Identify and understand risks, risk drivers, and equipment lifecycle status using risk-based inspection to focus inspection efforts and resources on higher-risk equipment. Develop effective risk mitigation plans with the help of risk-based inspection checklists.
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Risk Based inspection (RBI) is a process of creating an inspection strategy based on the nature of the workplace and risk assessments done. This is an effective and powerful tool that can bring benefits such as operational cost savings and reduced downtime when used correctly.
This type of inspection is usually conducted in manufacturing industries, power plants, and food sectors. That is why risk-based inspection standards depend on potential risks caused by machine corrosion, structural degradation, and food contamination.
Over the years of government agencies and companies working together to develop risk-based inspection standards, it has been proven that using a team-based approach is one of the good practices when creating a risk-based inspection. That is why it is essential to build an excellent risk-based inspection team.
According to the Health and Safety Executive (HSE) of the United Kingdom, four processes are involved when developing a risk-based inspection program: defining the system, qualitative risk assessment, quantitative risk analysis, and program development. Below are the details of each process.
The first process is defining the system, which means accurately describing the scope of the risk-based inspection procedure. And this involves taking into account several aspects such as the primary objectives, number of facilities, number of equipment, available resources, the allowable timeframe, the complexity of the work, and any risk discrimination.
Carefully considering these aspects when making a risk-based inspection procedure will ensure that the inspection program created will be effective. This will also ensure that other uncertainties in the system will be identified and reduced.
According to HSE, qualitative risk assessment involves analysis and making judgments based on the probability and consequence of each risk found in the workplace.
To create a qualitative risk assessment, the first step is to analyze what types of risks are present and then rank them according to how significant their impact will be in the workflow.
For example, let's say that an old commercial establishment has its substation. Consider all the possible risks it may face, such as the failure of old circuit breakers in the switchgear, insulation failure of transformers, or defective pilot lights.
Then, for each of these possible component failures, consider how severe its effect will be on the establishment's operation, such as sales, functionality, and reputation. And then, create a chart with a level scale that represents the severity of each problem concerning the operations.
The next step is to assess how high the probability of listed individual failures depends on available data. Finally, create a matrix combining the severity scale and the probability scale, which will be used in the subsequent step-quantitative risk analysis.
Quantitative risk analysis involves using the data from the qualitative risk assessment and using a mathematical approach to calculate a number representing how high its priority should be in a quantitative risk-based inspection.
In simple analytical models, this is done by multiplying the scale levels from the probability and consequence matrix. But for more complex workplaces, the HSE recommends using a fully detailed Failure Modes Effects Criticality Analysis (FMECA) for a quantitative risk-based inspection.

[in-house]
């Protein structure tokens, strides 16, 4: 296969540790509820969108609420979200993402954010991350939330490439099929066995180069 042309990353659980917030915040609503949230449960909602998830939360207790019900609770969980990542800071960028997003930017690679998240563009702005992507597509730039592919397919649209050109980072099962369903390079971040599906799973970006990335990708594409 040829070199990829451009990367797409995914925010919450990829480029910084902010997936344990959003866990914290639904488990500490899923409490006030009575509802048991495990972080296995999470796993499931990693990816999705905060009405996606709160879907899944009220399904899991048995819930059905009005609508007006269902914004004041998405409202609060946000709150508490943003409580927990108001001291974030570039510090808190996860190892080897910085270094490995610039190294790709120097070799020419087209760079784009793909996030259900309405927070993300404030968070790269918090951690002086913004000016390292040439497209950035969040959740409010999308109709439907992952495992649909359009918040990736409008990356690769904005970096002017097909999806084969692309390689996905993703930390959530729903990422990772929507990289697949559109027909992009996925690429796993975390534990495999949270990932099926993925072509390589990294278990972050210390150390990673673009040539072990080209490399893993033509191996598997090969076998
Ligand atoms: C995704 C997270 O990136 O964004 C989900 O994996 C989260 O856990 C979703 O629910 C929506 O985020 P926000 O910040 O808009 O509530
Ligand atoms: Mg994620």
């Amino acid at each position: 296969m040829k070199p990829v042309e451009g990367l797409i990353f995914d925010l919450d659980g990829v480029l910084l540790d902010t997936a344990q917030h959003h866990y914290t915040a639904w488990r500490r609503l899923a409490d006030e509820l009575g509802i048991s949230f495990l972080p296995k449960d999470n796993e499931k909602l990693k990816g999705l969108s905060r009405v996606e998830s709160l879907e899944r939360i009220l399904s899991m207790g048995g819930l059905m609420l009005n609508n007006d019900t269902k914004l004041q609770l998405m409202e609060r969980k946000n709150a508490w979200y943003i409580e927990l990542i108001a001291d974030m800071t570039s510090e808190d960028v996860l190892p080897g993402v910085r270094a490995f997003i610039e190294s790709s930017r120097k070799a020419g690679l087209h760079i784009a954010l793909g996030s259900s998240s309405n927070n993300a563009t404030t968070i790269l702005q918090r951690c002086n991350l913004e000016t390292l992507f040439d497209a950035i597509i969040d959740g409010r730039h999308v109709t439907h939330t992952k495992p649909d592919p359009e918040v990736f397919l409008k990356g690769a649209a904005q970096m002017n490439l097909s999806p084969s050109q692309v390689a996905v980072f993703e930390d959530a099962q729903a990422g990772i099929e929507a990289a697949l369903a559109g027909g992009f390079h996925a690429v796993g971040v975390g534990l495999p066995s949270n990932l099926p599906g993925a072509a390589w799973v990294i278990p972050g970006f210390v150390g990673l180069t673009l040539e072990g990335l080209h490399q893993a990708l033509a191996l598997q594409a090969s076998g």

The final stage is developing a program to address the previously risk-based inspection procedure's studied risks. This involves listing all the applicable techniques and strategies to remove or mitigate each risk. It also involves deciding on the frequency of applying each plan and strategy.
Generally, the methods under program development fall under these categories:
Like what we've mentioned earlier, it has been long proven that a team-based approach is the best for conducting a risk-based inspection. And the primary reason for this is that an individual doesn't have all the necessary skills, knowledge, and experience to do all the processes involved.
Below are two essential considerations for creating a proper team for risk-based inspection based on the recommendations from HSE.
The first consideration is that the team should be composed of members with the appropriate competencies. This means that every team member should have the appropriate knowledge, skills, and experience to significantly improve the efficiency and quality of the conducted risk-based inspection. Depending on the situation, it is also recommended that the team composition has varying specializations on various disciplines.
It is also recommended that each member have a regular training schedule regarding RBI techniques, methods, and software, especially for contractors that offer RBI services.
A good team should have a team leader. The team leader will be in charge of all the aspects of the operation and have to fulfill the responsibilities listed below:
Risk-based inspections provide better insights into the condition of assets by optimizing inspection schedules and using resources more efficiently. To further enhance the benefits of this inspection strategy, inspectors can take a closer look at their processes by moving to digital checklists and continuously identifying opportunities for improvement.
Digitizing eliminates confusing paper trails for companies and improves their overall inspection process. Engineers can rely on Lumiform's powerful mobile app and desktop software to accomplish this task. Here's how the digital app benefits risk-based inspections: